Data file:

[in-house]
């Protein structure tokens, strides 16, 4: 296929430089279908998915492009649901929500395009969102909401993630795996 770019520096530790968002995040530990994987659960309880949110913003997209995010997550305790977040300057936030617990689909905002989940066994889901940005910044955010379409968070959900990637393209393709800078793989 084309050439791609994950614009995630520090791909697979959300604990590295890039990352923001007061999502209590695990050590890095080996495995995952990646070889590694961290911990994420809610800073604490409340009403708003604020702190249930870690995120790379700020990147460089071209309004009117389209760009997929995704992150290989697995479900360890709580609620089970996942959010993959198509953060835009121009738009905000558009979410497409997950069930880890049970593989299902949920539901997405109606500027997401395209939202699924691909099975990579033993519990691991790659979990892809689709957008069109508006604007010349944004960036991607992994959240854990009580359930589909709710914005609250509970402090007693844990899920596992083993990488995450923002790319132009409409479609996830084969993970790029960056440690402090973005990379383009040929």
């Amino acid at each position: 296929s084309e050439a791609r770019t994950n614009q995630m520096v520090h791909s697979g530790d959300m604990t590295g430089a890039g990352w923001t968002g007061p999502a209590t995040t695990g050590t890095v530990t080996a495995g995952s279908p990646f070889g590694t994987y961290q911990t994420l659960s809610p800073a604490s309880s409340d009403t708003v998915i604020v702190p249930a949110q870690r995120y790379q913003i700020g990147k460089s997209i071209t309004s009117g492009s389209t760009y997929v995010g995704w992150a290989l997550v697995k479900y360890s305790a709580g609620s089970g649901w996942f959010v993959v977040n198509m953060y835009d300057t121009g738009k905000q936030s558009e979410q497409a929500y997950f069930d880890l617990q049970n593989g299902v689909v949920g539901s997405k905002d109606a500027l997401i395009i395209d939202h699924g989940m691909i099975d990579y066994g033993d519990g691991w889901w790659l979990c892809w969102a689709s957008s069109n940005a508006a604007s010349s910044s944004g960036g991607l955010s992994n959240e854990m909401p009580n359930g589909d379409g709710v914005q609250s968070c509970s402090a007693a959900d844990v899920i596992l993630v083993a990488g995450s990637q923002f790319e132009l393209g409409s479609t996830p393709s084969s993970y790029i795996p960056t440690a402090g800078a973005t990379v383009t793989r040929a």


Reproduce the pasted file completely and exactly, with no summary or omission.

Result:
[in-house]
């Protein structure tokens, strides 16, 4: 296929430089279908998915492009649901929500395009969102909401993630795996 770019520096530790968002995040530990994987659960309880949110913003997209995010997550305790977040300057936030617990689909905002989940066994889901940005910044955010379409968070959900990637393209393709800078793989 084309050439791609994950614009995630520090791909697979959300604990590295890039990352923001007061999502209590695990050590890095080996495995995952990646070889590694961290911990994420809610800073604490409340009403708003604020702190249930870690995120790379700020990147460089071209309004009117389209760009997929995704992150290989697995479900360890709580609620089970996942959010993959198509953060835009121009738009905000558009979410497409997950069930880890049970593989299902949920539901997405109606500027997401395209939202699924691909099975990579033993519990691991790659979990892809689709957008069109508006604007010349944004960036991607992994959240854990009580359930589909709710914005609250509970402090007693844990899920596992083993990488995450923002790319132009409409479609996830084969993970790029960056440690402090973005990379383009040929």
């Amino acid at each position: 296929s084309e050439a791609r770019t994950n614009q995630m520096v520090h791909s697979g530790d959300m604990t590295g430089a890039g990352w923001t968002g007061p999502a209590t995040t695990g050590t890095v530990t080996a495995g995952s279908p990646f070889g590694t994987y961290q911990t994420l659960s809610p800073a604490s309880s409340d009403t708003v998915i604020v702190p249930a949110q870690r995120y790379q913003i700020g990147k460089s997209i071209t309004s009117g492009s389209t760009y997929v995010g995704w992150a290989l997550v697995k479900y360890s305790a709580g609620s089970g649901w996942f959010v993959v977040n198509m953060y835009d300057t121009g738009k905000q936030s558009e979410q497409a929500y997950f069930d880890l617990q049970n593989g299902v689909v949920g539901s997405k905002d109606a500027l997401i395009i395209d939202h699924g989940m691909i099975d990579y066994g033993d519990g691991w889901w790659l979990c892809w969102a689709s957008s069109n940005a508006a604007s010349s910044s944004g960036g991607l955010s992994n959240e854990m909401p009580n359930g589909d379409g709710v914005q609250s968070c509970s402090a007693a959900d844990v899920i596992l993630v083993a990488g995450s990637q923002f790319e132009l393209g409409s479609t996830p393709s084969s993970y790029i795996p960056t440690a402090g800078a973005t990379v383009t793989r040929a």